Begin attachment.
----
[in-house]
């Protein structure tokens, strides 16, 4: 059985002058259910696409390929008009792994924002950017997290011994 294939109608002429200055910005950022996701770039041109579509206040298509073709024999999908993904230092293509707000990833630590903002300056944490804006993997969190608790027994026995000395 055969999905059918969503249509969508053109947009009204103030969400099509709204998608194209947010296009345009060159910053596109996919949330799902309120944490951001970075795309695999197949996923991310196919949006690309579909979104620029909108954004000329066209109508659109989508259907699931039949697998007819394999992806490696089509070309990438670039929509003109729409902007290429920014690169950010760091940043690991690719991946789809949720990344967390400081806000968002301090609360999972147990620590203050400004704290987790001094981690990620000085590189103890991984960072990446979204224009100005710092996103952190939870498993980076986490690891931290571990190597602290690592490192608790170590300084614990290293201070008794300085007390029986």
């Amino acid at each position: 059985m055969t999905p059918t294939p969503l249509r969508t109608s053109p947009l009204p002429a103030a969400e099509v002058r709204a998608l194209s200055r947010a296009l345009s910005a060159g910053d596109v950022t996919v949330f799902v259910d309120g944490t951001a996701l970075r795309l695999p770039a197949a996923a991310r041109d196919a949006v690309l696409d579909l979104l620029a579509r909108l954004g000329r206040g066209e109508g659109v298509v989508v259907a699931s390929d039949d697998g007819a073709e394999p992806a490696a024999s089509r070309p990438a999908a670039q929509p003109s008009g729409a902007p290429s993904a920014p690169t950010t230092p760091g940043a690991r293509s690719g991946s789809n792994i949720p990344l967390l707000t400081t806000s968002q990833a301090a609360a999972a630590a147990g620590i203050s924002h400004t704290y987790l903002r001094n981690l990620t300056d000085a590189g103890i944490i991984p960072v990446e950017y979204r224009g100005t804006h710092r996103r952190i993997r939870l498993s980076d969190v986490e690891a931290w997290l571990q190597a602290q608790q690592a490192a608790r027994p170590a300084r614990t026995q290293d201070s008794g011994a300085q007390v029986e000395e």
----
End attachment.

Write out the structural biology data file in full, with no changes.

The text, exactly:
[in-house]
């Protein structure tokens, strides 16, 4: 059985002058259910696409390929008009792994924002950017997290011994 294939109608002429200055910005950022996701770039041109579509206040298509073709024999999908993904230092293509707000990833630590903002300056944490804006993997969190608790027994026995000395 055969999905059918969503249509969508053109947009009204103030969400099509709204998608194209947010296009345009060159910053596109996919949330799902309120944490951001970075795309695999197949996923991310196919949006690309579909979104620029909108954004000329066209109508659109989508259907699931039949697998007819394999992806490696089509070309990438670039929509003109729409902007290429920014690169950010760091940043690991690719991946789809949720990344967390400081806000968002301090609360999972147990620590203050400004704290987790001094981690990620000085590189103890991984960072990446979204224009100005710092996103952190939870498993980076986490690891931290571990190597602290690592490192608790170590300084614990290293201070008794300085007390029986």
């Amino acid at each position: 059985m055969t999905p059918t294939p969503l249509r969508t109608s053109p947009l009204p002429a103030a969400e099509v002058r709204a998608l194209s200055r947010a296009l345009s910005a060159g910053d596109v950022t996919v949330f799902v259910d309120g944490t951001a996701l970075r795309l695999p770039a197949a996923a991310r041109d196919a949006v690309l696409d579909l979104l620029a579509r909108l954004g000329r206040g066209e109508g659109v298509v989508v259907a699931s390929d039949d697998g007819a073709e394999p992806a490696a024999s089509r070309p990438a999908a670039q929509p003109s008009g729409a902007p290429s993904a920014p690169t950010t230092p760091g940043a690991r293509s690719g991946s789809n792994i949720p990344l967390l707000t400081t806000s968002q990833a301090a609360a999972a630590a147990g620590i203050s924002h400004t704290y987790l903002r001094n981690l990620t300056d000085a590189g103890i944490i991984p960072v990446e950017y979204r224009g100005t804006h710092r996103r952190i993997r939870l498993s980076d969190v986490e690891a931290w997290l571990q190597a602290q608790q690592a490192a608790r027994p170590a300084r614990t026995q290293d201070s008794g011994a300085q007390v029986e000395e």